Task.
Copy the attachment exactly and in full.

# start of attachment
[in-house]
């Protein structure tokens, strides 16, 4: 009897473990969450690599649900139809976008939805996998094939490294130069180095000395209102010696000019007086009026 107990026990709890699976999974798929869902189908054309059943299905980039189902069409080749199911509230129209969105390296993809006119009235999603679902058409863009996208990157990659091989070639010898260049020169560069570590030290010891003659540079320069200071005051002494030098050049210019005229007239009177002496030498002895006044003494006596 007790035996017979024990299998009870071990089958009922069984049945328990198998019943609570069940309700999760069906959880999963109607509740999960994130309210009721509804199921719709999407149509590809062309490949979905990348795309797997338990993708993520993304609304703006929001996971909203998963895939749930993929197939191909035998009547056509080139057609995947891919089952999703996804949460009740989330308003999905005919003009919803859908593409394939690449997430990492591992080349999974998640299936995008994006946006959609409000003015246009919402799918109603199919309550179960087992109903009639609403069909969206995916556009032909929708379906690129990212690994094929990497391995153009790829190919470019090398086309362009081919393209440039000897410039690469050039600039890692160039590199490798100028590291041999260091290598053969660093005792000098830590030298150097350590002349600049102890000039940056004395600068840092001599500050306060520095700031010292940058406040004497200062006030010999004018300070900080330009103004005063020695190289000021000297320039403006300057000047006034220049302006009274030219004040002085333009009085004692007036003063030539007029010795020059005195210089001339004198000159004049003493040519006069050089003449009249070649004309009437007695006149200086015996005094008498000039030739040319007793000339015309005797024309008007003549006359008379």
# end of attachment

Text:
[in-house]
């Protein structure tokens, strides 16, 4: 009897473990969450690599649900139809976008939805996998094939490294130069180095000395209102010696000019007086009026 107990026990709890699976999974798929869902189908054309059943299905980039189902069409080749199911509230129209969105390296993809006119009235999603679902058409863009996208990157990659091989070639010898260049020169560069570590030290010891003659540079320069200071005051002494030098050049210019005229007239009177002496030498002895006044003494006596 007790035996017979024990299998009870071990089958009922069984049945328990198998019943609570069940309700999760069906959880999963109607509740999960994130309210009721509804199921719709999407149509590809062309490949979905990348795309797997338990993708993520993304609304703006929001996971909203998963895939749930993929197939191909035998009547056509080139057609995947891919089952999703996804949460009740989330308003999905005919003009919803859908593409394939690449997430990492591992080349999974998640299936995008994006946006959609409000003015246009919402799918109603199919309550179960087992109903009639609403069909969206995916556009032909929708379906690129990212690994094929990497391995153009790829190919470019090398086309362009081919393209440039000897410039690469050039600039890692160039590199490798100028590291041999260091290598053969660093005792000098830590030298150097350590002349600049102890000039940056004395600068840092001599500050306060520095700031010292940058406040004497200062006030010999004018300070900080330009103004005063020695190289000021000297320039403006300057000047006034220049302006009274030219004040002085333009009085004692007036003063030539007029010795020059005195210089001339004198000159004049003493040519006069050089003449009249070649004309009437007695006149200086015996005094008498000039030739040319007793000339015309005797024309008007003549006359008379």